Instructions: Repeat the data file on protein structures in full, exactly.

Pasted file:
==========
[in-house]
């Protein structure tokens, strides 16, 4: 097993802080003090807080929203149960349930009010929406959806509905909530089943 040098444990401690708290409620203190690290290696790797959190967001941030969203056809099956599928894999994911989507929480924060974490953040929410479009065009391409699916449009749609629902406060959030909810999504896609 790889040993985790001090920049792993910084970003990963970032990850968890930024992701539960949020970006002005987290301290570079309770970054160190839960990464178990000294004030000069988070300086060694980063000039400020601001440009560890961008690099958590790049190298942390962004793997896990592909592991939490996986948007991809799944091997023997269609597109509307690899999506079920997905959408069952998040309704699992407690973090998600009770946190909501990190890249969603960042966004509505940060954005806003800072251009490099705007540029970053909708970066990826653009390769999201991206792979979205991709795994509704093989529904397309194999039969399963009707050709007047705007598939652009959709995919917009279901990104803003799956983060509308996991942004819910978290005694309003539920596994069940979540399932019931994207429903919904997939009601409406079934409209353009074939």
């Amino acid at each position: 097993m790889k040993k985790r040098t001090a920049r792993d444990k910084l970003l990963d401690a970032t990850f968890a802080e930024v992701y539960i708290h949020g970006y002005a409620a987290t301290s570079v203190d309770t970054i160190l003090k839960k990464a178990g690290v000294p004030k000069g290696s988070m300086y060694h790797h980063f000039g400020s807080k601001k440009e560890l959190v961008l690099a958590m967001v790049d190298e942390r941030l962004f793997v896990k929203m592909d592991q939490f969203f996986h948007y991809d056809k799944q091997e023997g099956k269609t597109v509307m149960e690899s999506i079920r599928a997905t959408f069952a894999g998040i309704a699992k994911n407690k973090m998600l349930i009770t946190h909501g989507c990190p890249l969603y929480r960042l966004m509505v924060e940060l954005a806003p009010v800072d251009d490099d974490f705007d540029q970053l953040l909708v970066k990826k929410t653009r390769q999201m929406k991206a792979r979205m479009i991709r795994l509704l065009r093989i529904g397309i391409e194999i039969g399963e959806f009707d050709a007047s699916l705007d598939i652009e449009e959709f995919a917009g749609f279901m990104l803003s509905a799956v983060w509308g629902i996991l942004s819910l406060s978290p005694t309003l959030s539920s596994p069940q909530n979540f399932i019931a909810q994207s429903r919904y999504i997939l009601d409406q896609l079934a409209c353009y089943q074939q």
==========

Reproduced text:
[in-house]
């Protein structure tokens, strides 16, 4: 097993802080003090807080929203149960349930009010929406959806509905909530089943 040098444990401690708290409620203190690290290696790797959190967001941030969203056809099956599928894999994911989507929480924060974490953040929410479009065009391409699916449009749609629902406060959030909810999504896609 790889040993985790001090920049792993910084970003990963970032990850968890930024992701539960949020970006002005987290301290570079309770970054160190839960990464178990000294004030000069988070300086060694980063000039400020601001440009560890961008690099958590790049190298942390962004793997896990592909592991939490996986948007991809799944091997023997269609597109509307690899999506079920997905959408069952998040309704699992407690973090998600009770946190909501990190890249969603960042966004509505940060954005806003800072251009490099705007540029970053909708970066990826653009390769999201991206792979979205991709795994509704093989529904397309194999039969399963009707050709007047705007598939652009959709995919917009279901990104803003799956983060509308996991942004819910978290005694309003539920596994069940979540399932019931994207429903919904997939009601409406079934409209353009074939």
């Amino acid at each position: 097993m790889k040993k985790r040098t001090a920049r792993d444990k910084l970003l990963d401690a970032t990850f968890a802080e930024v992701y539960i708290h949020g970006y002005a409620a987290t301290s570079v203190d309770t970054i160190l003090k839960k990464a178990g690290v000294p004030k000069g290696s988070m300086y060694h790797h980063f000039g400020s807080k601001k440009e560890l959190v961008l690099a958590m967001v790049d190298e942390r941030l962004f793997v896990k929203m592909d592991q939490f969203f996986h948007y991809d056809k799944q091997e023997g099956k269609t597109v509307m149960e690899s999506i079920r599928a997905t959408f069952a894999g998040i309704a699992k994911n407690k973090m998600l349930i009770t946190h909501g989507c990190p890249l969603y929480r960042l966004m509505v924060e940060l954005a806003p009010v800072d251009d490099d974490f705007d540029q970053l953040l909708v970066k990826k929410t653009r390769q999201m929406k991206a792979r979205m479009i991709r795994l509704l065009r093989i529904g397309i391409e194999i039969g399963e959806f009707d050709a007047s699916l705007d598939i652009e449009e959709f995919a917009g749609f279901m990104l803003s509905a799956v983060w509308g629902i996991l942004s819910l406060s978290p005694t309003l959030s539920s596994p069940q909530n979540f399932i019931a909810q994207s429903r919904y999504i997939l009601d409406q896609l079934a409209c353009y089943q074939q």